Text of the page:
The world economy is facing slowing growth and rising inflation, raising concerns of a return to the stagflation of the 1970s, when steep interest rate hikes were made to fight inflation, leading to debt crises in some emerging and developing economies.
The global economy is in the midst of a steep growth slowdown accompanied by multi-decade high inflation. Inflation forecasts have been sharply upgraded, while growth forecasts have been downgraded over the past year.
There is no relief for the global economy. Two years ago, it was shaken by the pandemic, as a health crisis turned into an economic crisis. Are we witnessing a change, from a low- to a high-inflation regime? Is the global economy flirting with stagflation? Are we seeing signs of an end to the post-World War II globalization era?
The best explanation of inflation involves the confluence of three forces:
- The strong rebound in aggregate demand. The huge policy stimulus combined with households’ pent-up spending turbocharged activity;
- A persistent rotation of demand from services to goods;
- Difficulties in adjusting supply resulting in bottlenecks that held back production around the world. Complex worldwide production networks, structured to cut costs, betrayed their fragility as disruptions hit them and firms started hoarding inventories as a precaution.
In 2021, the world economy expanded at its fastest rate in almost 50 years. Suppression of activity due to COVID-19 gave way to a strong rebound once containment measures were lifted. In addition, the outsize monetary and fiscal policy support provided a major growth impulse.
Then the outbreak of the Russia-Ukraine conflict impacted the world economy through soaring commodity prices — notably energy and food. Since commodities are a key production input, an increase in their cost constraints output and soaring commodity prices have boosted inflation.
The effect of commodity market disruptions has operated through higher prices. It would become bigger if supply constraints kick in as well. Regarding food, a crisis looms ahead.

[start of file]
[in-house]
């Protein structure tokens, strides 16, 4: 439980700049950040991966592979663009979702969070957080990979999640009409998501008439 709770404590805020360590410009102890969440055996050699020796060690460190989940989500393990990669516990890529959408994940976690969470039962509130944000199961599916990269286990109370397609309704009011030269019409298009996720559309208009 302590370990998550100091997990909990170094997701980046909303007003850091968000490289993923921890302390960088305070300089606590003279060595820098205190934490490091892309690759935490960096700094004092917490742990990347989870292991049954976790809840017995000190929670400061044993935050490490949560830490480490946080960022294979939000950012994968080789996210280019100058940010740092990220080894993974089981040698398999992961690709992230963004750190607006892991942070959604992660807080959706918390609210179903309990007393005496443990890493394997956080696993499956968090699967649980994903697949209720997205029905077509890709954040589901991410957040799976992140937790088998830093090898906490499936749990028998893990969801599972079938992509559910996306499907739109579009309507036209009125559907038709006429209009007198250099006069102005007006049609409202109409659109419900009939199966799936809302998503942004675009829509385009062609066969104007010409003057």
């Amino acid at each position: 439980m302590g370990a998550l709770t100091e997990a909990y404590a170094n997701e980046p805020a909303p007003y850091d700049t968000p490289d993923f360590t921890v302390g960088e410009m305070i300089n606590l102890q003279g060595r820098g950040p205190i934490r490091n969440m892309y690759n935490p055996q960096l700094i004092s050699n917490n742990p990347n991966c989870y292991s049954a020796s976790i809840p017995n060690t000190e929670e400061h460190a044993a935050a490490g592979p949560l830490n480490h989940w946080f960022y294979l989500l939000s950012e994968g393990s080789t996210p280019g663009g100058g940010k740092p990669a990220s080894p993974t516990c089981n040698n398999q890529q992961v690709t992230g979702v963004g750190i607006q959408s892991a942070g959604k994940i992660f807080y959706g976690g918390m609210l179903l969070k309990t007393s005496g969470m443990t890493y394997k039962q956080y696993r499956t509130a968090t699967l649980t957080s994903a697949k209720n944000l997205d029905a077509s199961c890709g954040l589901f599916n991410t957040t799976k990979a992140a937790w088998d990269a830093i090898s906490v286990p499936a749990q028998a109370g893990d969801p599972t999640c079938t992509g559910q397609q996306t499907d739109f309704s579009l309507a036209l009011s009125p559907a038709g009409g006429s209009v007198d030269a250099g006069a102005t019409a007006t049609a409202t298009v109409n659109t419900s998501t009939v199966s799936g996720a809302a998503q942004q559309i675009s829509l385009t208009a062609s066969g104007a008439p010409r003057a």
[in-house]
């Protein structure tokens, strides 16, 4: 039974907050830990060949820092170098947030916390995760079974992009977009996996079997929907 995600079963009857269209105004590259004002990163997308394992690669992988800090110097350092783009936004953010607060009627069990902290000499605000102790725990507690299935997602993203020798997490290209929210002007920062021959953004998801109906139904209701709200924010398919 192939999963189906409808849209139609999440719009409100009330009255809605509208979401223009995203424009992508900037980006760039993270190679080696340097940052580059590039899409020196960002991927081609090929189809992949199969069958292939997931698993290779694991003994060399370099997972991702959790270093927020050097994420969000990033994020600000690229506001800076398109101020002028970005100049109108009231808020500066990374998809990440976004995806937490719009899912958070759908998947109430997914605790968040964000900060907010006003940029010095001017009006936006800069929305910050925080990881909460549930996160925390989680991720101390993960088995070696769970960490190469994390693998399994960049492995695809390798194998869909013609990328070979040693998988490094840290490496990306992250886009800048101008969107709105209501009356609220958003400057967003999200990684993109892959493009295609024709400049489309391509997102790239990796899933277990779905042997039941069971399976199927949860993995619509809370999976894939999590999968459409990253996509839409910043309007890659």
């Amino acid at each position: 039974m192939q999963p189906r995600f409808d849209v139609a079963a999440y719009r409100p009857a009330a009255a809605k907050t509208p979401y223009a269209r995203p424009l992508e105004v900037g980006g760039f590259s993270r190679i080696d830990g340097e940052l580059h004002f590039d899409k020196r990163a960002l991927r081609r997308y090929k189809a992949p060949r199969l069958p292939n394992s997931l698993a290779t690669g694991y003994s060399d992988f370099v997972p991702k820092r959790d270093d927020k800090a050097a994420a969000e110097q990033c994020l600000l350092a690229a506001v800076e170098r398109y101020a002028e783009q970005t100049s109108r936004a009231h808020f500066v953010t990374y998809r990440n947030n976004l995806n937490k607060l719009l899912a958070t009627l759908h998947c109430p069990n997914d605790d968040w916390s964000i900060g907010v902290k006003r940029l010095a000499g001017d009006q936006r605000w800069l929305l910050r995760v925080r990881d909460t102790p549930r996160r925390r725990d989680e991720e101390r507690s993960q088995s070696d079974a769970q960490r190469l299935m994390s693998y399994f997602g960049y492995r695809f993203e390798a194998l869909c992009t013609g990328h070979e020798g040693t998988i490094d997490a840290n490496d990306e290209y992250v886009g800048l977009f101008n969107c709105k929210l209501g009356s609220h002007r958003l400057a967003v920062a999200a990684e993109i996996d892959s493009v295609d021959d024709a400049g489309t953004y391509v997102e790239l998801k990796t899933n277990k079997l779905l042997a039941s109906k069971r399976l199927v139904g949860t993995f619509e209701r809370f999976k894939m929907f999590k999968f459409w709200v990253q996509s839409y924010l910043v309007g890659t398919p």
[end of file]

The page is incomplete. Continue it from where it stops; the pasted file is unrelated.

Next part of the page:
- The war has wreaked havoc on the supply of staple goods like wheat and fertilizers which will curtail crop production and/or increase production cost.
- The tendency to cut food exports to favor the domestic market inhibits distribution across the world and discourages production.
- Soaring food prices threaten to trigger social and political unrest, especially in lower-income countries. A food crisis is a humanitarian calamity that may also have crippling consequences for the economy.
We may be reaching a tipping point, beyond which an inflationary psychology spreads and becomes entrenched. We have significant, persistent price increases in food and energy. Inflation has moved from our subconscious into sharp focus, influencing behavior. Price-induced cuts in real wages are likely to prompt workers to seek to recoup the loss of purchasing power, and firms will find it easier to pass this along. Labor is more likely to ask for wage indexing and shorter-term contracts, reinforcing inflation.
The new element is that, against the backdrop of historically low interest rates, private and public debt levels have never been as high and inflation-adjusted (real) interest rates have been falling as inflation has picked up. Sharper adjustments could be in store.
The economic slowdown will further widen public sector deficits. While this will cushion the blow to economic activity, it will also raise government debt. Pressures to provide additional support will mount as the cost of living soars with sharp increases in the prices of food and energy. Monetary policy tightening will raise the government’s financing costs at a time when further demands on spending are growing.
The challenge is to prevent the global economy from shifting from a low- to a high-inflation regime. Some pain will be inevitable, but the long-term costs of allowing inflation to become entrenched far outweigh the short-term ones of bringing it under control.
The risk of stagflation looms over the global economy as the threat of a new inflation era coincides with a weaker outlook for growth and elevated financial vulnerabilities. Timely and decisive action by central banks is needed to restore low and stable inflation.
Policymakers must press ahead with reforms to support long-term growth and lay the groundwork for more normal fiscal and monetary policy.
Maurie Cashman is a certified valuation analyst at Growthland.
View the full article here: https://corridorbusiness.com/will-we-relive-the-stagflation-of-the-1970s/